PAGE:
Fatigue or discomfort – Eyestrain, headaches, and other forms of discomfort can occur as a byproduct of the same focusing difficulties mentioned above, even if you are not aware of any actual changes in your vision. Constant or recurring eyestrain can make everyday life challenging and reading or writing all but impossible. If you are having more discomfort than usual lately, a visit to our optometrist can tell whether or not you need prescription lenses or other corrective care.

Preventative wellness care – Diseases of the eye such as glaucoma, cataracts and macular degeneration can lurk silently for years before they start to affect your vision — and by that point they may have reached an advanced stage that makes successful treatment much more difficult. A comprehensive eye exam at our clinic can reveal even the earliest signs of such problems, giving us the best possible chance to treat them.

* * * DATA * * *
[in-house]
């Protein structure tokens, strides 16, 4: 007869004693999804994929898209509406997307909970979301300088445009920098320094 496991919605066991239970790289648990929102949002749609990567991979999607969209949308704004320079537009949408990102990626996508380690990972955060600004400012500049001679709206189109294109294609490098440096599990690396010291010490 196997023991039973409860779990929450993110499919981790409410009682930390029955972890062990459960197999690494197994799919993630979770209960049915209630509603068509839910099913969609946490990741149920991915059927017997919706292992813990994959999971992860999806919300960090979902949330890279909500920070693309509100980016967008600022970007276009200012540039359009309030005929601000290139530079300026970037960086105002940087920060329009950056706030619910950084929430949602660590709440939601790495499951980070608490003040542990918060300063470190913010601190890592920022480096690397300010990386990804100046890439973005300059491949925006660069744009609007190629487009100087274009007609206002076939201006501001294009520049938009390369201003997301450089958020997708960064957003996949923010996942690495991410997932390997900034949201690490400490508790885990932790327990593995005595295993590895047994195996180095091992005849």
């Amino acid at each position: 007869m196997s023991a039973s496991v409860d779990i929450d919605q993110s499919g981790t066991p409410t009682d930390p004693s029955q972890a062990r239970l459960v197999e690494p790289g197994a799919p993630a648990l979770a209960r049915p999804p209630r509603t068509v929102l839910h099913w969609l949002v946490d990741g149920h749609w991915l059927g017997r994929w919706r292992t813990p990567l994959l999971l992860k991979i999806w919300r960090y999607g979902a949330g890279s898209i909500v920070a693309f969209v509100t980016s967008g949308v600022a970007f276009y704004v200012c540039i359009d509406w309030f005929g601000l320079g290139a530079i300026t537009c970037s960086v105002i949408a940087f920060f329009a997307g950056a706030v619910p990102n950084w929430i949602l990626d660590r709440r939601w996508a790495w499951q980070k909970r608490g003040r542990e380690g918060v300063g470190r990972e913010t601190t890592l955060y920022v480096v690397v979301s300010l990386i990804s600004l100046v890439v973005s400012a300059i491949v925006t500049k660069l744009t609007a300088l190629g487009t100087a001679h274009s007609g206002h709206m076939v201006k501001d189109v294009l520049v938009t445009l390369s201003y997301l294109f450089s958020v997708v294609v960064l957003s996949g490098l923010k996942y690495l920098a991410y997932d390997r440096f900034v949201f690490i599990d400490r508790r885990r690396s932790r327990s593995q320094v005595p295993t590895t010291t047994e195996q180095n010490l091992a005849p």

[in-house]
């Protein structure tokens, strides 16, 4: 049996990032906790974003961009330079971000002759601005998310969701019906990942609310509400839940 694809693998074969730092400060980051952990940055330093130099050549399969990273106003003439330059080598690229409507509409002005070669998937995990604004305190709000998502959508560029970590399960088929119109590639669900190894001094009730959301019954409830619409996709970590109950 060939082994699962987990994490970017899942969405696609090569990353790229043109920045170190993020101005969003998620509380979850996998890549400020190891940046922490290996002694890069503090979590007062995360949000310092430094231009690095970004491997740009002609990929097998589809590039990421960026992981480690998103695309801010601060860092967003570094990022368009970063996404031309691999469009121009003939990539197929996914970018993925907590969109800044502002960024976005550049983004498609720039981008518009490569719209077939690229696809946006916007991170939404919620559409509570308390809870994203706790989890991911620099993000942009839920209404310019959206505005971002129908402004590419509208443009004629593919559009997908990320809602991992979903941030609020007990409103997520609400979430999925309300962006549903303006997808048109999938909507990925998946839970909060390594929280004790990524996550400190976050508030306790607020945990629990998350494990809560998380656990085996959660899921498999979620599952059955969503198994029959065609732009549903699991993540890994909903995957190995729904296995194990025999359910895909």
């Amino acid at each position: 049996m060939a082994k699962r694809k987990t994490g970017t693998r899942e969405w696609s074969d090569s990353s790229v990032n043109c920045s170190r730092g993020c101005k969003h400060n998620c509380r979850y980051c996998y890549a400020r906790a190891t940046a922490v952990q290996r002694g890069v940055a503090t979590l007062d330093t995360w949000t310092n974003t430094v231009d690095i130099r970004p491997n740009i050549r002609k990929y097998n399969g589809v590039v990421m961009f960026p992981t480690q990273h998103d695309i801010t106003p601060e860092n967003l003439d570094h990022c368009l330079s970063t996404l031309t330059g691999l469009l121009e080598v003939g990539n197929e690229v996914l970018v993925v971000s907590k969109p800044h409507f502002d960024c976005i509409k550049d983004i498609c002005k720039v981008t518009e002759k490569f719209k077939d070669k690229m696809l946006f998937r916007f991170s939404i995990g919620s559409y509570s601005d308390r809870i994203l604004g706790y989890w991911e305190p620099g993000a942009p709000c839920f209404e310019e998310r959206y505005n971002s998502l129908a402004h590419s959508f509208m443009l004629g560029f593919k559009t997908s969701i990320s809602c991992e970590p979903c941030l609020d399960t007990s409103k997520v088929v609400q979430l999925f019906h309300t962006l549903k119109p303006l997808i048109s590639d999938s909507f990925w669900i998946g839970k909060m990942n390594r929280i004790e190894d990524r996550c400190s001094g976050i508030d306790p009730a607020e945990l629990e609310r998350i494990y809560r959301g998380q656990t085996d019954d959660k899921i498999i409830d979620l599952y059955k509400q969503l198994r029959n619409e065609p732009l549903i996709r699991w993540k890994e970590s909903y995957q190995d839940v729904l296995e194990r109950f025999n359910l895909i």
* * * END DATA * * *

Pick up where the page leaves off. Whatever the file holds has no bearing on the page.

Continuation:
Schedule Your Eye Exam at Eyecare Associates of Lees Summit Today

Now that you have three sound reasons to schedule a comprehensive eye exam with one of the highly qualified eye doctors at Eyecare Associates of Lees Summit, make that appointment while those reasons are still fresh in your mind. Our skilled team can help you see more clearly for life! Call 816-524-8900 today for your eye exam.

 

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Serving Lees Summit since 1987. Located off Chipman at 221 NW McNary Road.